Just read a wonderful essay in the New York Review of Books from Jason Epstein - "How Books Will Survive Publishing."
Mr. Epstein looks at the current conflict between Amazon and books publishers and Apple, over the prices of e-books, and uses that to step outside and look at the real conflict going on. Which, it turns out, is one of a new medium (digital books and booksellers) vs incumbents who are stuck with the latent economics of a different industry.
What matters is Amazon’s attempt to force publishers to conform to the digital imperative by resisting prices that include traditional publishing costs. This is more than a conflict between Amazon and publishers. It is a vivid expression of how the logic of a radical new and more efficient technology impels institutional change.In other words, with new technology comes new economics (of both production and consumption), thus transforming (maybe even destroying) institutions that cannot begin or re-form under the new landscape.
Of course, I think this applies to all media, not just publishing (Media: What's Past is Prologue).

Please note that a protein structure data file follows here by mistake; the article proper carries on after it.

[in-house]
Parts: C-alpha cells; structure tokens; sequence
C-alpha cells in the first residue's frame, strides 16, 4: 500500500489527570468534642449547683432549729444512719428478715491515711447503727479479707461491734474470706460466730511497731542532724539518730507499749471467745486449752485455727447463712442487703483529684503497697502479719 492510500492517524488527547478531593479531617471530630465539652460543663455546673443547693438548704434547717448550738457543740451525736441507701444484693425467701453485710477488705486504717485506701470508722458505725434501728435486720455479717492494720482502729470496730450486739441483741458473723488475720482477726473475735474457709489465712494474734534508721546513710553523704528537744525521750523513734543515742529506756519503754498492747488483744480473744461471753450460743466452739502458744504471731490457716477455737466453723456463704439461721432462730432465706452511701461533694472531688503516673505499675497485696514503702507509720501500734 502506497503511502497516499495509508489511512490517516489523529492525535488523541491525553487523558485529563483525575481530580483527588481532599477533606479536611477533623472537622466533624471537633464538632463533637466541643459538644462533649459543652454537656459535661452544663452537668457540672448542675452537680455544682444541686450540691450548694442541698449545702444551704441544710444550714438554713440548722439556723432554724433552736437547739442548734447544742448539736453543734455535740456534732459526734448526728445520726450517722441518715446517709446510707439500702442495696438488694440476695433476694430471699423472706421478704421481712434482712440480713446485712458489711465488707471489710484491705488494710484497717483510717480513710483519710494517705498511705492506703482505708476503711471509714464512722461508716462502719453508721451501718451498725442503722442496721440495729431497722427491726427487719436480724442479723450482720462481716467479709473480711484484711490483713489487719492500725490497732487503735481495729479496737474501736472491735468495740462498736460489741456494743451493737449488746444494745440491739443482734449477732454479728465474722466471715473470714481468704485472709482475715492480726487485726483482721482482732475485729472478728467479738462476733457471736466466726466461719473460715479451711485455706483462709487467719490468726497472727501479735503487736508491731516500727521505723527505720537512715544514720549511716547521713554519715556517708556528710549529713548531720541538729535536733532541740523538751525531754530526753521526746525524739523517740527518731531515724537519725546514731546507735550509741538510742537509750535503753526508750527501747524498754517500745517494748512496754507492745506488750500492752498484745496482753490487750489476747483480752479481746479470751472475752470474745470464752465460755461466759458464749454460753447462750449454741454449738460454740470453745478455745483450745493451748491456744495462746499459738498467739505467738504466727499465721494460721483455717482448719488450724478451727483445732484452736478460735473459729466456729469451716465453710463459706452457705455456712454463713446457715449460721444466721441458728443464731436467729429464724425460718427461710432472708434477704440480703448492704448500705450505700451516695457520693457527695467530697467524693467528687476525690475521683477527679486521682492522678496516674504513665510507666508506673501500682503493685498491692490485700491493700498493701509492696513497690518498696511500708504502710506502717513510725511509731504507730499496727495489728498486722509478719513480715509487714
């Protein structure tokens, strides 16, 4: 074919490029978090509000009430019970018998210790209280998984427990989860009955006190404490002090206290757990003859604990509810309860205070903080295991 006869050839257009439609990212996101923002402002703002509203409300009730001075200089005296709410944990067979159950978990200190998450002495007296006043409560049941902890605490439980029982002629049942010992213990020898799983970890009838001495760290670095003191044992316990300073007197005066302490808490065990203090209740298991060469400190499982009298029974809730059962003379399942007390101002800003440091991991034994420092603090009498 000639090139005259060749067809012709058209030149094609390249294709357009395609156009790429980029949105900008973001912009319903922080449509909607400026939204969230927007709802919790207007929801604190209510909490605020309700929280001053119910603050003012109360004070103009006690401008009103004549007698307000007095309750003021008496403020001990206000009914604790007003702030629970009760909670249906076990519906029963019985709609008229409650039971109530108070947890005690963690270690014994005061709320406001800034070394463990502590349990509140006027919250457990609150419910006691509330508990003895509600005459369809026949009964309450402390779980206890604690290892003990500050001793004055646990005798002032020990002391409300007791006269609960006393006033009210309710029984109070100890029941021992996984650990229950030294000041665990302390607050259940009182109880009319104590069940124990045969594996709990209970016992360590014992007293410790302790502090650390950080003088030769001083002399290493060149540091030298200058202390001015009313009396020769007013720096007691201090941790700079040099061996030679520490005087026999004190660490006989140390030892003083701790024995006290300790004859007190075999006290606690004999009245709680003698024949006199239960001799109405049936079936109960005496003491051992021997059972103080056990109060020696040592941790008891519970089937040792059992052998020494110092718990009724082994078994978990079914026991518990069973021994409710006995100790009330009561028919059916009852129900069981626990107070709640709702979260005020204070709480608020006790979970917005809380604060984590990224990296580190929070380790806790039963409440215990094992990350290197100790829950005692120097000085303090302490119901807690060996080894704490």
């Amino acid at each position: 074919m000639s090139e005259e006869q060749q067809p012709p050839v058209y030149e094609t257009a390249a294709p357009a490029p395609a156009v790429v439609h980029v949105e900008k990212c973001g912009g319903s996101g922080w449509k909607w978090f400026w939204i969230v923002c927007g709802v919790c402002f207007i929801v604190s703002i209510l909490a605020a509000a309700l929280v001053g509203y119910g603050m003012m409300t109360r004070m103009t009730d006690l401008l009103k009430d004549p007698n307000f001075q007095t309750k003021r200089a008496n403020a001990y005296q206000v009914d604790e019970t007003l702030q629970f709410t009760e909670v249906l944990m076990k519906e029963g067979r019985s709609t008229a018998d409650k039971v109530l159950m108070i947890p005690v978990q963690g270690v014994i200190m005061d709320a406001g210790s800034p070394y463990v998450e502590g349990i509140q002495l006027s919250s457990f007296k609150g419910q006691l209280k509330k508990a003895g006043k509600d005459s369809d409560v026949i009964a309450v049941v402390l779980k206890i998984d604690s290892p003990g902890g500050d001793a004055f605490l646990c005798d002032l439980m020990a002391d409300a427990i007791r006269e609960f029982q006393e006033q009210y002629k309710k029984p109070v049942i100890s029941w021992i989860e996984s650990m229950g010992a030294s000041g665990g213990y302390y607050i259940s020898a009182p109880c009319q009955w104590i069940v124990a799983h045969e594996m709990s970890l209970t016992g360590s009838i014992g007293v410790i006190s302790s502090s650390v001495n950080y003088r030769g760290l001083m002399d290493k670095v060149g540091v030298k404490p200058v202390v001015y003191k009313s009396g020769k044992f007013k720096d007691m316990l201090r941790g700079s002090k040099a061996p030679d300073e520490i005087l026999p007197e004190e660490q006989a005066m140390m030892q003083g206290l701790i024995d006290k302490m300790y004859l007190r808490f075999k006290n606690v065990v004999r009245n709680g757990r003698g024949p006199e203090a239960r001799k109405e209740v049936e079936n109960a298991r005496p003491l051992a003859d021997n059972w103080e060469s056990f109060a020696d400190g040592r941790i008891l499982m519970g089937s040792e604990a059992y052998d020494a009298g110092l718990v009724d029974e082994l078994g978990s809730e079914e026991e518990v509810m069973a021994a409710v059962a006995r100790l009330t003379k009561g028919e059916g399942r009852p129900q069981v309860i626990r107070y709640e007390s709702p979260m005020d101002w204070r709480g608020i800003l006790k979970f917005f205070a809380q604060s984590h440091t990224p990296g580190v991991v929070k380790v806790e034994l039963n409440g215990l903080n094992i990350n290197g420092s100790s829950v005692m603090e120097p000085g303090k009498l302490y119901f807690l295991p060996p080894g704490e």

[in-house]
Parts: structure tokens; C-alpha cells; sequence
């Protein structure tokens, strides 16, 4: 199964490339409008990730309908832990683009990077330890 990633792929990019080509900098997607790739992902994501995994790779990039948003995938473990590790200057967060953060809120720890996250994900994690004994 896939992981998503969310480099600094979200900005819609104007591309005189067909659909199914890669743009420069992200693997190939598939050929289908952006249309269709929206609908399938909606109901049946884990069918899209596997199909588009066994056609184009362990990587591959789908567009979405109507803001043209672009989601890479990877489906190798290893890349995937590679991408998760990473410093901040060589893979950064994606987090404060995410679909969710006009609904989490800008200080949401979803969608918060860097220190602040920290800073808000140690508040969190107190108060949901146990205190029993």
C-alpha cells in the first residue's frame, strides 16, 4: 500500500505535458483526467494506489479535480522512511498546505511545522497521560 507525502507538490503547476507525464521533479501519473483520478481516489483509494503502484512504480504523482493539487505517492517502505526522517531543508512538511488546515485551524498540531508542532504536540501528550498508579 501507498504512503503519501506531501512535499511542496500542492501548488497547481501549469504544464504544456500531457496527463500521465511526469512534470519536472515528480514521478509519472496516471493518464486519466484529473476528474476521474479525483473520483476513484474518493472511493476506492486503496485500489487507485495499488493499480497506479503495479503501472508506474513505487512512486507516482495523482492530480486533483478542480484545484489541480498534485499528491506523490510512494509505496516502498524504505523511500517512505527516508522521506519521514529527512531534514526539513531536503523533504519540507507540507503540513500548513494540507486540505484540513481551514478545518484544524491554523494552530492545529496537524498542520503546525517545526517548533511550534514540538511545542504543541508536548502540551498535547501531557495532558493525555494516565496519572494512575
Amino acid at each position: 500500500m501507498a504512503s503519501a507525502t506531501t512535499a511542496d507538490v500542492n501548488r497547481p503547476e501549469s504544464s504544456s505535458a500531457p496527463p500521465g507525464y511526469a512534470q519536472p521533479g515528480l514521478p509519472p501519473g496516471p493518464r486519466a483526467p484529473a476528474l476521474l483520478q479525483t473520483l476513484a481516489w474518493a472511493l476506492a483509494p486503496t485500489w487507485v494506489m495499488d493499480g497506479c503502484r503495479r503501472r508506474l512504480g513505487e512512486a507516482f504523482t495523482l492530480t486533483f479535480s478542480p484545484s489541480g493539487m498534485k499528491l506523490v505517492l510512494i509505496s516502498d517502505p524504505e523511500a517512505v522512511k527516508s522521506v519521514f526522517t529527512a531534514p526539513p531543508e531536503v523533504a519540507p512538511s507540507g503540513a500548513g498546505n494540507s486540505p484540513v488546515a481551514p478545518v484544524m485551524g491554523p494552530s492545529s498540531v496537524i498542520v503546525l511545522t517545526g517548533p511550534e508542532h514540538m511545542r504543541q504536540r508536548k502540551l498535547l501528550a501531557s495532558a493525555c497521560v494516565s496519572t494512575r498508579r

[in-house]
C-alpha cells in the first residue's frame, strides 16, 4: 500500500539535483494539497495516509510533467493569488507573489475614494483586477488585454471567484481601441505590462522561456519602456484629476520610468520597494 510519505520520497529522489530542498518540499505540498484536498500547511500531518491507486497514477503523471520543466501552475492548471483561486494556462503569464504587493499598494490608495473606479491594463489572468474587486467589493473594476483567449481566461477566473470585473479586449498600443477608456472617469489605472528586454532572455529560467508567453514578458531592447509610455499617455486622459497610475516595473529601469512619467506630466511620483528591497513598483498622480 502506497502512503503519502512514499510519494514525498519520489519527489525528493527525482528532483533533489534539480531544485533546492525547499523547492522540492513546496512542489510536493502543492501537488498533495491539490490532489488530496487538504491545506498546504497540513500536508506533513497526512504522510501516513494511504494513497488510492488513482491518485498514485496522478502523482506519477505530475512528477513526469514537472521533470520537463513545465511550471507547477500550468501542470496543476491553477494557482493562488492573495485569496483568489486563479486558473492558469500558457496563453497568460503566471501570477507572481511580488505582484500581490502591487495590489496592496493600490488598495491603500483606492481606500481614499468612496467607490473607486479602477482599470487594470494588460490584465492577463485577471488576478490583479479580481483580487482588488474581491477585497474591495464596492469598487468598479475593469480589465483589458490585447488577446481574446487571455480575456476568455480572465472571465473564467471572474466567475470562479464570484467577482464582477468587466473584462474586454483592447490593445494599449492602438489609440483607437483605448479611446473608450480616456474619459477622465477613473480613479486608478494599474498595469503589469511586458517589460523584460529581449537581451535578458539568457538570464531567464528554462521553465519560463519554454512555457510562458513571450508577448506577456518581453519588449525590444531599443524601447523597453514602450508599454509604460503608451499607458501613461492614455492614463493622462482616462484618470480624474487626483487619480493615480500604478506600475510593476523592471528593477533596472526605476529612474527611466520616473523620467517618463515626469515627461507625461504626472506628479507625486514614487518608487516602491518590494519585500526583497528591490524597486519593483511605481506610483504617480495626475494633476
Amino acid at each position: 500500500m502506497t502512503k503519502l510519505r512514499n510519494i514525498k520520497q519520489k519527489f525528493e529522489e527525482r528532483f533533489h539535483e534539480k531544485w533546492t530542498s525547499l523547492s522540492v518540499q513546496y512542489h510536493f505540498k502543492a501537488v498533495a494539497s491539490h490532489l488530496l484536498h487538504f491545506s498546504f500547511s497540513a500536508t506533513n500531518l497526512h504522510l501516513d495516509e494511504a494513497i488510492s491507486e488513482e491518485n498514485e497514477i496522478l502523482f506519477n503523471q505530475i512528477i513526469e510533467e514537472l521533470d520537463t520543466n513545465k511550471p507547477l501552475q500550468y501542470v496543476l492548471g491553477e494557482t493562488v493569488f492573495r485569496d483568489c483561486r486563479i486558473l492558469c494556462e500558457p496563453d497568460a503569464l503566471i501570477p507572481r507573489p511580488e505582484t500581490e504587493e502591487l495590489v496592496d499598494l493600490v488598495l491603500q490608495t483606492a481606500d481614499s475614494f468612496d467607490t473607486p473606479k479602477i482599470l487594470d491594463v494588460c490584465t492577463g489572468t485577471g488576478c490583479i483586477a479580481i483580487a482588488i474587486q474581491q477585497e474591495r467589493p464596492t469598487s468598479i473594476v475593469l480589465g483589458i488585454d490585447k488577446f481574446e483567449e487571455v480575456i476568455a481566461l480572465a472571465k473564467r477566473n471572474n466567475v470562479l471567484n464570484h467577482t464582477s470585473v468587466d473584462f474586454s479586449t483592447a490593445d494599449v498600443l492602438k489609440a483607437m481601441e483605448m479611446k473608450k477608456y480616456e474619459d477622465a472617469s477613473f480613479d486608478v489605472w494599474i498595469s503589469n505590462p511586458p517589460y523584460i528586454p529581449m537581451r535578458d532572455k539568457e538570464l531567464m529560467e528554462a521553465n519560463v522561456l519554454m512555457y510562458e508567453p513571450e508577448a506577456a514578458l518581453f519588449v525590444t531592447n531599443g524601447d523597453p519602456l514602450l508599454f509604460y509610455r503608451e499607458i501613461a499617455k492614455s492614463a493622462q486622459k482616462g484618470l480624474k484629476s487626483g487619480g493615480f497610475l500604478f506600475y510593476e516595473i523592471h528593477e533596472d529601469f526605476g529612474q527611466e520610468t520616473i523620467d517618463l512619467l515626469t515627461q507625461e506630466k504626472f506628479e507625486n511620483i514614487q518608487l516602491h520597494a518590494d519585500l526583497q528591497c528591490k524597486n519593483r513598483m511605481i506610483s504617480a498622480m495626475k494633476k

So what does Epstein see as one solution:
Independent editorial start-ups posting their books on appropriate web sites have already begun to emerge and more will follow. The cost of entry will be slight. The essential capital will be editorial talent and energy, as it had been in the glory days before conglomeration when editors were themselves de facto publishers, publicists, and marketers. Many start-ups will fail. Some will not. Specificity, reflecting the structure of the web, will matter: a guide to the cultivation of daffodils will more likely succeed than a more diffuse gardening title."Specificity, reflecting the structure of the web, will matter." Or: taste matters. Web structures matter. Being Internet native matters. In the case of digital web technology, it also requires the transformation of entire industries. And the creation of new ones.